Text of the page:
POSTED AT 4:41 PM EDT Tuesday, December 3
Auditor cites gun registry as 'inexcusable failure'
By DARREN YOURK
Globe and Mail Update
Auditor-General Sheila Fraser took aim at the Liberal's billion-dollar federal gun registry Tuesday, citing it as a glaring example of the government's "inexcusable failure" to account for how it spends Canadians' tax dollars.
Ms. Fraser, in her report tabled Tuesday in the House of Commons, singled out the lack of information provided to Parliament about the Canadian Firearms Program as an example of how miscommunication undermines Parliament's ability performance.
"The issue here is not gun control. And it's not even astronomical cost overruns, although those are serious," says Ms. Fraser. "What's really inexcusable is that Parliament was in the dark."
Instead of the $85-million cost originally determined by then-justice minister Allan Rock in 1995 for full implementation, the price tag on the registry is now expected to reach $1-billion by 2004.
The Auditor-General's report says Parliament had no opportunity to scrutinize the program's cost because the department's performance report made no mention of increased costs, and the additional spending was approved largely through supplementary estimates rather than through main appropriations.
Justice Minister Martin Cauchon faced the brunt of attacks during Question Period Tuesday as MPs from all four opposition parties jumped on the gun registry blunder.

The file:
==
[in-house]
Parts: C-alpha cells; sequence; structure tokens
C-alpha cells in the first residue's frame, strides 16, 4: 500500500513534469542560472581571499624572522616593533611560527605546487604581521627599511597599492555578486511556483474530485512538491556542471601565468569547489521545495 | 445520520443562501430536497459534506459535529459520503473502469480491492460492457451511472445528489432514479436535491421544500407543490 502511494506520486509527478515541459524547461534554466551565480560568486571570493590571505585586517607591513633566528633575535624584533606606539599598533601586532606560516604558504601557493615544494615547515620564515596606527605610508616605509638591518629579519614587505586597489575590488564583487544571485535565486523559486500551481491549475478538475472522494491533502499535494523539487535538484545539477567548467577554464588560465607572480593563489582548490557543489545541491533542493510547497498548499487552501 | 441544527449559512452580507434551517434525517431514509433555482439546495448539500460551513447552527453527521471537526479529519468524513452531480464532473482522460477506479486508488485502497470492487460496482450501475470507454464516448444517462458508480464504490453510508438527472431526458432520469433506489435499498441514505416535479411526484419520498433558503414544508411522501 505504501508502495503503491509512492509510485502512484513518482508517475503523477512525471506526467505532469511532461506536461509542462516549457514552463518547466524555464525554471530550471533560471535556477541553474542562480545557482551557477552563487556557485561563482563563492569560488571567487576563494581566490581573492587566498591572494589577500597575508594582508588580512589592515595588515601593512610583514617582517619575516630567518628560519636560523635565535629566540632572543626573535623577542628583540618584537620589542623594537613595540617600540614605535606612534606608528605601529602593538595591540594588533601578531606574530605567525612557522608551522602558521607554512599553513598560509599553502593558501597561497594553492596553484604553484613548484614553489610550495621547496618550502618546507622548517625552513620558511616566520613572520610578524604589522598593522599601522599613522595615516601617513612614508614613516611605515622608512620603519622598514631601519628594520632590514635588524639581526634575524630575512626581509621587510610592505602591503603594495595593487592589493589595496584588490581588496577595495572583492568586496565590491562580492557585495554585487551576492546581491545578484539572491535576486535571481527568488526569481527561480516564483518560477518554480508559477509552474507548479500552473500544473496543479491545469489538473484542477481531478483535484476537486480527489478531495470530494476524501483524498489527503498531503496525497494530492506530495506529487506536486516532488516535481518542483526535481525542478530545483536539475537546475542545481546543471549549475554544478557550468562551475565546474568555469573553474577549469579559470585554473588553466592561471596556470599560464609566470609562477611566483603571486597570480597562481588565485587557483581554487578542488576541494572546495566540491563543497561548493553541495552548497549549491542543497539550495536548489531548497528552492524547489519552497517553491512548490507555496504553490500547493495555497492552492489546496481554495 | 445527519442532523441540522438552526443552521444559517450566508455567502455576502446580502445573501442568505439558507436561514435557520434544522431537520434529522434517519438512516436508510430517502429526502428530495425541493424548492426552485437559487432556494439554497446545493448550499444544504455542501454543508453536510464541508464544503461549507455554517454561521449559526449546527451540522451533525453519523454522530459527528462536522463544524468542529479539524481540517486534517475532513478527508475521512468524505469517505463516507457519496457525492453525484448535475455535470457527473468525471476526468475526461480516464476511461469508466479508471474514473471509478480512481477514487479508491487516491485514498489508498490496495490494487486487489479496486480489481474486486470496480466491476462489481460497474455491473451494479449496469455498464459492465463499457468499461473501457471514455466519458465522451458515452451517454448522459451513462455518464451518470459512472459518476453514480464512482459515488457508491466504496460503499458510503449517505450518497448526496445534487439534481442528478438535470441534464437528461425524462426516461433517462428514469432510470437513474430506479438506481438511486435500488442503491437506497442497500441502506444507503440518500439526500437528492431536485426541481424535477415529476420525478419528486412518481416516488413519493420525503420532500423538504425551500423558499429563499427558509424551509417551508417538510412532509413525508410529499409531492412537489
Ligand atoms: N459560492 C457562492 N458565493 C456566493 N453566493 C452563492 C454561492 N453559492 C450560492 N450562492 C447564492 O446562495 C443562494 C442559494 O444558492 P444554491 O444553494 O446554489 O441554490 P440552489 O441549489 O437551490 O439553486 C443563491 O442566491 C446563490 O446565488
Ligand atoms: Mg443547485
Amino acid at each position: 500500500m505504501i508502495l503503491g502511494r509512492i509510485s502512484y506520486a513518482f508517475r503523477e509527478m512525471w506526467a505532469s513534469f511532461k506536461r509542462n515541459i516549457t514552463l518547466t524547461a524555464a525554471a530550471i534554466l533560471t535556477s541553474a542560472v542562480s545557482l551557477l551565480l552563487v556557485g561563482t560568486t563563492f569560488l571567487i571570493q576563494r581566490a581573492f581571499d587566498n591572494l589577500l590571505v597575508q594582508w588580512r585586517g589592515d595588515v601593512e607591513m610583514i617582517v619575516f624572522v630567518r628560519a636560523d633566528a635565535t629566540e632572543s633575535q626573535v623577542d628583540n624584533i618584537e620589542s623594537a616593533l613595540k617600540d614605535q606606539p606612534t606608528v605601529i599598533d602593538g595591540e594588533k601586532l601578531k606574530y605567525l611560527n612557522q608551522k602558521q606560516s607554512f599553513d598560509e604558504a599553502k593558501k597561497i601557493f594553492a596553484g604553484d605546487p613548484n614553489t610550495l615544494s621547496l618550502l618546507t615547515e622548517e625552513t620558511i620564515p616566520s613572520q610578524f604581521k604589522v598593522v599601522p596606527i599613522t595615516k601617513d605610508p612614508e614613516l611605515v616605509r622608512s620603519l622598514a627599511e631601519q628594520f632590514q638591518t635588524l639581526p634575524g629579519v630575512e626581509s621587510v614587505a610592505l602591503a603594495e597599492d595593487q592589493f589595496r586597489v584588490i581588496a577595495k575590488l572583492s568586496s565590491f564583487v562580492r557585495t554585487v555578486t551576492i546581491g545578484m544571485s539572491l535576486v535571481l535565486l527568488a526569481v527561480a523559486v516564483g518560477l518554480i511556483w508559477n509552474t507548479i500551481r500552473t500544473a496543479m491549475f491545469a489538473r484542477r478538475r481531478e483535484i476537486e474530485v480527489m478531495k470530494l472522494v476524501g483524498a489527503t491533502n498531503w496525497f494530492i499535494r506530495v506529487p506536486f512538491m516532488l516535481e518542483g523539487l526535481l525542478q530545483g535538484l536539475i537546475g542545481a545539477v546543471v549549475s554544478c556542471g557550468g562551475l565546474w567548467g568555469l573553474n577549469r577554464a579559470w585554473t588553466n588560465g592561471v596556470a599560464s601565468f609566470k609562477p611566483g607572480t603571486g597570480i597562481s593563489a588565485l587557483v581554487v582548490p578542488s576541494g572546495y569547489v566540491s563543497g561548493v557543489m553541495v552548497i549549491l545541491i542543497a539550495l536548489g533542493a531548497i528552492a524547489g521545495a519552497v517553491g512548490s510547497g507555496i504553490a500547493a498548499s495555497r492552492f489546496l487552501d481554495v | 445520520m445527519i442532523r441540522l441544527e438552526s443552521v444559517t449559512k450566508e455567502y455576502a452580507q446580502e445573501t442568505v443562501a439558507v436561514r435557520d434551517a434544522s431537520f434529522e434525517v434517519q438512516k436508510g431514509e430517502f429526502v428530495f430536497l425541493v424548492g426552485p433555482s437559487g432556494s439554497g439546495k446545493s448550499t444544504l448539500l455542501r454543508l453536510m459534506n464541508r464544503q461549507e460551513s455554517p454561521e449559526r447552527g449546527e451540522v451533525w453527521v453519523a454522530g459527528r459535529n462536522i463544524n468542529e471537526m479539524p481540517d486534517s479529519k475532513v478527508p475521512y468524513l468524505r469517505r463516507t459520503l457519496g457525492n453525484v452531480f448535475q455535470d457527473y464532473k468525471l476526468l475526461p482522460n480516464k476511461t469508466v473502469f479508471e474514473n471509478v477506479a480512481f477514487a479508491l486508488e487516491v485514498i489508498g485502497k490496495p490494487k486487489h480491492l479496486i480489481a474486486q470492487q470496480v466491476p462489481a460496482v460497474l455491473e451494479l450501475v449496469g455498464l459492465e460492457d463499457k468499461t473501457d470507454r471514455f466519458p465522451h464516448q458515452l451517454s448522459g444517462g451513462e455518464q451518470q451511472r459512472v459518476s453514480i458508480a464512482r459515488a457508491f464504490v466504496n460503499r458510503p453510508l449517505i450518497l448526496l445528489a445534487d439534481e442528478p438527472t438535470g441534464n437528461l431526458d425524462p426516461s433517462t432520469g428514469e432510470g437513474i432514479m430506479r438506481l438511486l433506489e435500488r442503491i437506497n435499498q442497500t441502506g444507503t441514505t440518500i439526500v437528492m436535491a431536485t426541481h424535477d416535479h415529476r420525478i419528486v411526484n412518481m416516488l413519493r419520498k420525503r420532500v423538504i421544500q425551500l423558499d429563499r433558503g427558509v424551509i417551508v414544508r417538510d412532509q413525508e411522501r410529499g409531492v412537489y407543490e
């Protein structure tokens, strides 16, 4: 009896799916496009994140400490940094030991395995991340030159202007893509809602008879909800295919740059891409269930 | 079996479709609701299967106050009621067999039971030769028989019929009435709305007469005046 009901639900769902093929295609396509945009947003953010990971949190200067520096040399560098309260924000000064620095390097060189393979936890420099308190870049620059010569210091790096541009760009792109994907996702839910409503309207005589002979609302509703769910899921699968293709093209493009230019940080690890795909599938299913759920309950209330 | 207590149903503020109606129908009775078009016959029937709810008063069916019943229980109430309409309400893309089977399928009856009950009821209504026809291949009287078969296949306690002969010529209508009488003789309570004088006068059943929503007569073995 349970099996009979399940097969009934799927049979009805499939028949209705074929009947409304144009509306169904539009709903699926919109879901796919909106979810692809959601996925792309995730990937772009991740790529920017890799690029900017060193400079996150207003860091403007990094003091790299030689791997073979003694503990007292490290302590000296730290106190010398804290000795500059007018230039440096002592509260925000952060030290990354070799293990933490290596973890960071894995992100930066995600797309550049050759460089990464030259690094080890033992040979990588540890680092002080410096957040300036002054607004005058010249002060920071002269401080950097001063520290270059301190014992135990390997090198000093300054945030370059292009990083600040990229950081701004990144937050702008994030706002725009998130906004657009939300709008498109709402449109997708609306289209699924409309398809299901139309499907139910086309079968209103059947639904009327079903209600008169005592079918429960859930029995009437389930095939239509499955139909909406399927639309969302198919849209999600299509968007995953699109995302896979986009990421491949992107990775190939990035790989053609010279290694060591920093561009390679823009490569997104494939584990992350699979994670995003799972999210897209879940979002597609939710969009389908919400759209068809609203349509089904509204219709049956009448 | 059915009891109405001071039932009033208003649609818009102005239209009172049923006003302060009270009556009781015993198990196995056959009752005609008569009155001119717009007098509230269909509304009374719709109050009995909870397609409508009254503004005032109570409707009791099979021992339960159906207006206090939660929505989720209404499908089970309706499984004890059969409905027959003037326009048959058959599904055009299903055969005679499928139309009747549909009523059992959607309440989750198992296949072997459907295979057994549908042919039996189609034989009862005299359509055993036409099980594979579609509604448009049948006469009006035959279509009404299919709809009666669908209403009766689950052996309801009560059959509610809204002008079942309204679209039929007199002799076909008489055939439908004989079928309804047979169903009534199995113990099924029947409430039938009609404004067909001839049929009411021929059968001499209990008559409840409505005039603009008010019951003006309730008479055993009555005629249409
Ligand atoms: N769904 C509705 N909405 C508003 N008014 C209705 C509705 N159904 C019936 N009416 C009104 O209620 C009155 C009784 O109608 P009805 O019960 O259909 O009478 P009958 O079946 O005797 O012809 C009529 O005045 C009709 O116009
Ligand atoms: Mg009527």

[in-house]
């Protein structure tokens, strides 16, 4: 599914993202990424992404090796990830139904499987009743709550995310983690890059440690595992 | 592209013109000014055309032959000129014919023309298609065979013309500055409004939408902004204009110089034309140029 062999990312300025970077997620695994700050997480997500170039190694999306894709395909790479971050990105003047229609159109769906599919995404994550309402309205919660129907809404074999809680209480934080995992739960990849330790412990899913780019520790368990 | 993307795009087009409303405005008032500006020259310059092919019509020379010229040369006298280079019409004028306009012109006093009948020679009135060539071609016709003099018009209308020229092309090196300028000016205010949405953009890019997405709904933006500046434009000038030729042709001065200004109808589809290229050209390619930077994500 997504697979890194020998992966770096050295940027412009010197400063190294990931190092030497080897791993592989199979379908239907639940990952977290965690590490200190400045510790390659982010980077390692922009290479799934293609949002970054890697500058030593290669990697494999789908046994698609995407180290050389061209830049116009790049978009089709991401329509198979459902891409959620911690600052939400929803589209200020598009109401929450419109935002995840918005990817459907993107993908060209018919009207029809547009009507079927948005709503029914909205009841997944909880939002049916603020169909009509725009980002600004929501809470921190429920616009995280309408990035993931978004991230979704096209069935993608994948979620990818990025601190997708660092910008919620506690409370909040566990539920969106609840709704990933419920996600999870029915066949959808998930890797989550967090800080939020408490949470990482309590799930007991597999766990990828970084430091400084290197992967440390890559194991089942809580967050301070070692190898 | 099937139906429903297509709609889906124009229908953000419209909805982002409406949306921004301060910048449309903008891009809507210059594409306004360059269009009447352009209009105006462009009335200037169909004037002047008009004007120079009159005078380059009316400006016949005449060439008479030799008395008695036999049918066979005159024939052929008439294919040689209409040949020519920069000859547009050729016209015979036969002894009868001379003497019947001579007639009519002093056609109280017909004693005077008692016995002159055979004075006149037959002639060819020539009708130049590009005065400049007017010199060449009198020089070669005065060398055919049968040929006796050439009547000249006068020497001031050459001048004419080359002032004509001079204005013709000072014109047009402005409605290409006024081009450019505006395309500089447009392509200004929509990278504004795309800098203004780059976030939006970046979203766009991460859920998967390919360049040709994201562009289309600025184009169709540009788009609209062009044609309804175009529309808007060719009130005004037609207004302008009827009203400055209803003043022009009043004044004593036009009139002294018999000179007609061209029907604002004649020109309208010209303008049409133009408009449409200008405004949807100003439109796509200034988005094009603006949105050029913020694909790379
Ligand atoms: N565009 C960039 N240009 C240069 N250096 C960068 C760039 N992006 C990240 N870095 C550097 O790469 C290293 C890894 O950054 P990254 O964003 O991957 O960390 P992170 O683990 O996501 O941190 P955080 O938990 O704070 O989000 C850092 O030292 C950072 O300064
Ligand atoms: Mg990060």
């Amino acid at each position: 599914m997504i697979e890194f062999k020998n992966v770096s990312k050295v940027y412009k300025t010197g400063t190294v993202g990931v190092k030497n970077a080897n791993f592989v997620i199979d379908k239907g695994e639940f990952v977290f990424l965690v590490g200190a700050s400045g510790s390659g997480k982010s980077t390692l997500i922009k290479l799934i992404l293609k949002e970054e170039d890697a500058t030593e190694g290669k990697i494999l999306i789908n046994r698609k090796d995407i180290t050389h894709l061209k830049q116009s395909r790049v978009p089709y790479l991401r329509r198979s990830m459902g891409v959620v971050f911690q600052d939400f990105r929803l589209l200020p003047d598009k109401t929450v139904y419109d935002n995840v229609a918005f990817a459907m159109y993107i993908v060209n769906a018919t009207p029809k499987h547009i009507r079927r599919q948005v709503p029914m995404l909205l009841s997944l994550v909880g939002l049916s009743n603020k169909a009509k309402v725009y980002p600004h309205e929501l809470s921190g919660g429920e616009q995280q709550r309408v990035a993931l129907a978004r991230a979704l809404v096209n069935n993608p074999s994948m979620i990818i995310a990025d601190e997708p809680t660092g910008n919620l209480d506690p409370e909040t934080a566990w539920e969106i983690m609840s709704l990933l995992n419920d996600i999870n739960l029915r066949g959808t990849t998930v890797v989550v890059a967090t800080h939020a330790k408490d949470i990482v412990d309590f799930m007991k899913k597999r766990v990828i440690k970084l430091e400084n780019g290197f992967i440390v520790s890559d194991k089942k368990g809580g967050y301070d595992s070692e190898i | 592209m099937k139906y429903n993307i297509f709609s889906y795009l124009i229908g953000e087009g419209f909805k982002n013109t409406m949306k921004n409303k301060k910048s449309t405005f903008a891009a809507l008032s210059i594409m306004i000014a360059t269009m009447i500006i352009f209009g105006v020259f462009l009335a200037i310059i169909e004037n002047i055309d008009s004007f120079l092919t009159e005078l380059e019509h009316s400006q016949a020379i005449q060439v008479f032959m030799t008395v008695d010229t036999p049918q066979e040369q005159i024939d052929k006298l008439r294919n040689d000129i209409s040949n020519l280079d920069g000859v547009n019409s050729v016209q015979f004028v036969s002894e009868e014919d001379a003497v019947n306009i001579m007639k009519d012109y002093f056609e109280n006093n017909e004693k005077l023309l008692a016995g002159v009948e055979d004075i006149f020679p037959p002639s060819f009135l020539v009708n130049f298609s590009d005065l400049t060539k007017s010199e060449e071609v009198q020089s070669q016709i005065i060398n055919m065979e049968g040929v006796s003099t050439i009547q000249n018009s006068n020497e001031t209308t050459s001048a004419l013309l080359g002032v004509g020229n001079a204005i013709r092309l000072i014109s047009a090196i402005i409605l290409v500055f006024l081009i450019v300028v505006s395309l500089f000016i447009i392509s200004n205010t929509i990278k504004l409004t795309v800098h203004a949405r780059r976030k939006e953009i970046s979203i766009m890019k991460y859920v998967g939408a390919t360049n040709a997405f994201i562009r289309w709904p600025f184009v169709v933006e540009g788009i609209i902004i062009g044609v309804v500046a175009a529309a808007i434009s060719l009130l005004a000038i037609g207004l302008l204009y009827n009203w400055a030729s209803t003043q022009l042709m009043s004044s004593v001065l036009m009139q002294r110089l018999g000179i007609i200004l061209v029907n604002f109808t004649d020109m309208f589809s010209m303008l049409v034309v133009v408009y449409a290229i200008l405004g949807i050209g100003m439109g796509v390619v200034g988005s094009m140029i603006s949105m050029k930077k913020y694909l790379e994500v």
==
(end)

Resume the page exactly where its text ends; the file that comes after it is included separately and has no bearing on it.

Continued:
Mr. Cauchon was quick to say that he "totally accepts the recommendations," and to admit that his department "can do better" but Progressive Conservative Leader Joe Clark said that was not good enough.
"The Minister can't simply say 'I'm sorry'," Mr. Clark said, demanding to know who authorized the "deliberate withholding of information from Parliament" of the fact that the registry cost the government an additional $700-million above what Ottawa estimated.
Mr. Cauchon said that he accepted the fact that Ms. Fraser disagreed with his department's reporting method but said he did not hide the estimates.
"It doesnt mean that the numbers weren't reported. They were reported through Justice Canada through the main estimates or supplementary estimates."
Mr. Cauchon defended the registrys costs, saying that it was a complex program.
He said costs had to be adjusted following the consultation process. Some provinces have opted out of the gun registry, he said, adding costs, and new technology also increased the overhead.
Mr. Cauchon defended the program itself, saying that while it was more costly than the government anticipated, it has saved lives by reducing the number of firearms available on the black market due to break-ins, reducing the use of guns and reducing heat-of-the-moment use.
After Question Period Mr. Cauchon said the Justice Department has already launched an external audit into the gun registry to satisfy some of the Auditor-Generals concerns.
When asked whether he would listen to Mr. Clarks suggestion that "heads should roll" in Justice Canada, Mr. Cauchon replied that "if you look at the report, theres no wrongdoing."